Notes from a Lecture on Transgender Medicine
I recently had the privilege of attending a lecture by Dr. Nick Gorton, an openly transgender physician, on the topic of transgender medicine. Long story short, it was amazing.
Anybody walks into a lecture hall and starts their talk by explaining the differences between sex and gender, between gender identity and gender expression, and defines for the audience cisgender and cissexual wins my affection right away. 🙂 He also gave an introductory review of the history of transgender care in the U.S. and the flawed research and politics which have stood in the way of people getting the care that they need and deserve. He made it clear in no uncertain terms that appropriate care can be a matter of life and death, and that any doctor who refuses to either care for or appropriately and promptly refer a transgender patient is a bad doctor. If you have an interest in this topic and ever get a chance to hear Dr. Gorton speak, do it.
I couldn’t possibly encompass all of the great content from this talk here and do it justice. This site has one version of the slides I saw (see the “Transgender Medicine 201” link), and can give you an idea of the breadth of the talk and the medical issues. I will say that as Dr. Gorton reviewed the very specific clinical details of hormone therapy and adverse effect considerations, I began to have one (very specific) worry – is this the only content the med students in this room are ever going to get on this topic? The lecture was part of the larger workplace’s school of medicine LGBT week, and was a voluntary event – I was disappointed that the room was not completely packed. Although Dr. Gorton assured the audience that “You already know 90% of what you need to know (or will by the end of training!)” and noted that “100% of the medical treatments and most of the 100% of the medical treatments and most of the surgeries are used in surgeries are used in cisgender patients,” I couldn’t help wondering what would happen when those who didn’t attend or otherwise learn about these issues met their first patient for whom the covered topics were very serious concerns. For any med students or providers reading here, I’d love to know to what extent the topic of transgender medicine was covered (or not covered) in your educations.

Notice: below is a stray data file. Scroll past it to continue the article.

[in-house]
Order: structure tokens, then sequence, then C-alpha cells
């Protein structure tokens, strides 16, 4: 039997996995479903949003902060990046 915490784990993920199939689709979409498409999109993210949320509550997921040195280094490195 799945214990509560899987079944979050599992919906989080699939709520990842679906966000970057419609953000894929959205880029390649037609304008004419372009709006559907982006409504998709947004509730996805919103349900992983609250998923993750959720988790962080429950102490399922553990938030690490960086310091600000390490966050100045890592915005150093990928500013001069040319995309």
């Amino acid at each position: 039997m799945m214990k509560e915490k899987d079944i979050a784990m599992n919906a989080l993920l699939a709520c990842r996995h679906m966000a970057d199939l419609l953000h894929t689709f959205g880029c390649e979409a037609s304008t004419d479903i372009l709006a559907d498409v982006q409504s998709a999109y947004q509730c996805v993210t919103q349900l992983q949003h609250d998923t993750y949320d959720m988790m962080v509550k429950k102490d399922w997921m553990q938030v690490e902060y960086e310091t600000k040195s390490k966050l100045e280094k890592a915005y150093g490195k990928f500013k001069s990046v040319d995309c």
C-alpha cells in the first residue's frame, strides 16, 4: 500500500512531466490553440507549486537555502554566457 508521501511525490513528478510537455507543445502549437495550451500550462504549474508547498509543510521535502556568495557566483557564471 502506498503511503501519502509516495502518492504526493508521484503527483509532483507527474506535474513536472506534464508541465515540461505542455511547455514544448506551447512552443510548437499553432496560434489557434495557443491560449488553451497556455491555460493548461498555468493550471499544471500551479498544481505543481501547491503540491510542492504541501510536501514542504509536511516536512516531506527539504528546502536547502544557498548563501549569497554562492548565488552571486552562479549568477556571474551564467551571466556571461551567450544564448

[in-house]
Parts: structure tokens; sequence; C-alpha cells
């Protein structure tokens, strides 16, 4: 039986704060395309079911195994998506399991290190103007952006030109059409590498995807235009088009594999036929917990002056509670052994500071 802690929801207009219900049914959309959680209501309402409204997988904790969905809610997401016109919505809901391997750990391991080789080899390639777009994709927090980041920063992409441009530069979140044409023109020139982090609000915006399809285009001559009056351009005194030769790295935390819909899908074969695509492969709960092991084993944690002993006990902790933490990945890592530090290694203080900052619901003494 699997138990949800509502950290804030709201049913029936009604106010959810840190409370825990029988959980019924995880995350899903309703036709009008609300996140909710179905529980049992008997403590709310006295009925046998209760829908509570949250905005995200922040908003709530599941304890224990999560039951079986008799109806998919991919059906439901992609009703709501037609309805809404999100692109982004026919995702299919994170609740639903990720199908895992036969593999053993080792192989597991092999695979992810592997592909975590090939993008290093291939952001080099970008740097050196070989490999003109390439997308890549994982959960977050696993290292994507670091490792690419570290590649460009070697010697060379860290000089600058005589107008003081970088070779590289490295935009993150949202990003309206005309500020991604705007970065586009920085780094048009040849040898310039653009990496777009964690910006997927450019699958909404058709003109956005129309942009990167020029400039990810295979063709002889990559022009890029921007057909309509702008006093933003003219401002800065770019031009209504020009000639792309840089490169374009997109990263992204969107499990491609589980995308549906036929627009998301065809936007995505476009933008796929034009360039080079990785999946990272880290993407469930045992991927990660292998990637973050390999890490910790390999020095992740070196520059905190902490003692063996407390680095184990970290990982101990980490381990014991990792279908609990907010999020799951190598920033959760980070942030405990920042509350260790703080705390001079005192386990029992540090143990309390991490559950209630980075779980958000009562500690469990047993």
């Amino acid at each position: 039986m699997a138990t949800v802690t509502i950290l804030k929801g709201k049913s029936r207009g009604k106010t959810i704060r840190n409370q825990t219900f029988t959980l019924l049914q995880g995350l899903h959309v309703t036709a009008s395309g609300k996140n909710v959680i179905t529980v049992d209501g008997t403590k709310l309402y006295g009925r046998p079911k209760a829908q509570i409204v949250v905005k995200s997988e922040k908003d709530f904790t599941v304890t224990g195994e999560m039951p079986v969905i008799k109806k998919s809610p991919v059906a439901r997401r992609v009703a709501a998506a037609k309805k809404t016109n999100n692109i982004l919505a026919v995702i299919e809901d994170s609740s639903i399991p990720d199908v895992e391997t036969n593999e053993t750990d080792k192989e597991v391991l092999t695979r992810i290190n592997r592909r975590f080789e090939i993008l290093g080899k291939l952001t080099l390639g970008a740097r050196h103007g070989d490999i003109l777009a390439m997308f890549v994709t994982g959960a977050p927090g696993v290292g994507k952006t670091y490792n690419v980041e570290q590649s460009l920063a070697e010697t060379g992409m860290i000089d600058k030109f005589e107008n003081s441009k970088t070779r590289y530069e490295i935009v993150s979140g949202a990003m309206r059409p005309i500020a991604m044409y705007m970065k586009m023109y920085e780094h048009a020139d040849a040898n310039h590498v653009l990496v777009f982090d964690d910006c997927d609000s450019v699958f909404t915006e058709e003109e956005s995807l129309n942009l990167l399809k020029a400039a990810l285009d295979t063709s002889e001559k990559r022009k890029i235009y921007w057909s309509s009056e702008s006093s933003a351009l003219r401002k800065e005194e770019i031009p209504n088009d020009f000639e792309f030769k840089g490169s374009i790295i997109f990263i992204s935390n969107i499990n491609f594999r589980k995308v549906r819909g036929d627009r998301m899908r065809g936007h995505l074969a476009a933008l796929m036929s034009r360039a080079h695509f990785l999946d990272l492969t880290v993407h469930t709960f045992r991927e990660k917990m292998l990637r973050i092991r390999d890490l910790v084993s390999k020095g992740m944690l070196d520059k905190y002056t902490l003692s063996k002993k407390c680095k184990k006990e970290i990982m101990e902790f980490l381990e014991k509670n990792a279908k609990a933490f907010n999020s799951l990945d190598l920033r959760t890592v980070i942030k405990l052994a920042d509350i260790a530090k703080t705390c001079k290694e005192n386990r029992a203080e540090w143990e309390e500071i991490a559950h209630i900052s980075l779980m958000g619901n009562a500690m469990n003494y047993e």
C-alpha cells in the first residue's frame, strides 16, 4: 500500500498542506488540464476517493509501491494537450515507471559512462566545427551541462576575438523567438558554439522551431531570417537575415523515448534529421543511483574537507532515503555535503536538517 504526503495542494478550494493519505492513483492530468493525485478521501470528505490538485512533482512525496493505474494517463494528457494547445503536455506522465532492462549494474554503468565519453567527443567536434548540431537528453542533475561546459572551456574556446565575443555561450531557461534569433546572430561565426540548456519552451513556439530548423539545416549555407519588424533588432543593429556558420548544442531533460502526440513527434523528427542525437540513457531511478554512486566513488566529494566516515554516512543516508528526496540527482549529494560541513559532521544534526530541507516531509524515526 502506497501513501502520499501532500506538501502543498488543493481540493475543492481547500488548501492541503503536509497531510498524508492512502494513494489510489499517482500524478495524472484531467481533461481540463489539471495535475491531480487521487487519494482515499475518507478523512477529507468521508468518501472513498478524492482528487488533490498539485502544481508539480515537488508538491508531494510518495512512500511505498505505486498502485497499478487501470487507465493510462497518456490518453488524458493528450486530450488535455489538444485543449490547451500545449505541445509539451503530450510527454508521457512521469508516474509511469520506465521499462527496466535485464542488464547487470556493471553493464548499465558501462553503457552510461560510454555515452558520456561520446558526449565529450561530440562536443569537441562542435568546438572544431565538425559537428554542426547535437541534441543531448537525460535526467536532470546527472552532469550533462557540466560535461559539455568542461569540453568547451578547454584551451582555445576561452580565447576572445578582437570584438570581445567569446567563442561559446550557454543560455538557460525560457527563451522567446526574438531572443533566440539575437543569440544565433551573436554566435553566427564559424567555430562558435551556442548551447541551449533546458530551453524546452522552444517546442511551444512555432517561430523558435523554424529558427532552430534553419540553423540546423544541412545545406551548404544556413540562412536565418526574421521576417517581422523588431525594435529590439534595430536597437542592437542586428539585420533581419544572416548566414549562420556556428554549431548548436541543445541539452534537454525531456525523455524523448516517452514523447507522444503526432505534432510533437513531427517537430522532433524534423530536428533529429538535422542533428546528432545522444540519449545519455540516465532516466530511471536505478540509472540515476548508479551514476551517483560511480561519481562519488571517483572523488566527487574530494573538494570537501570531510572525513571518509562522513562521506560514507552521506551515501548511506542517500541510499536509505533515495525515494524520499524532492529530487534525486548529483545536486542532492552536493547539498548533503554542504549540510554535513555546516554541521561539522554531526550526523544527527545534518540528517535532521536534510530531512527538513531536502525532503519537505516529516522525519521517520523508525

Big, huge, enthusiastic thanks to Dr. Gorton for his work, and for taking the time to share his knowledge with us. I would like to also thank him for sharing the following list of resources:
- San Francisco Department of Public Health Transgender Clinic
- Vancouver Coastal Health Transgender Health Program (includes guidelines for transgender care with clinical protocols and patient/consumer handouts/info)
- APA Policy Statement: Transgender, Gender Identity, & Gender Expression Non-Discrimination
- Transgender Law Center (also en Español)
- Resolution 122 introduced at the American Medical Association’s 2008 meeting
- National Center for Transgender Equality
- The Sylvia Rivera Law Project
And from the presentation:
- The World Professional Association for Transgender Health (WPATH)
- Lyon-Martin Health Services (where Dr. Gorton is a provider)
- [Book] Principles of Transgender Medicine and Surgery by Randi Ettner et al, 2007. [click on the link to find it in a library; strangely, this title is in the central/general library on my campus instead of our medical library]
- The Human Rights Campaign’s Corporate Equality Index – do an advanced search to find employers who cover transgender health including hormone treatments and surgery
- There was also a reference to the Program in Human Sexuality at the University of Minnesota – here’s the link to their Transgender Health Services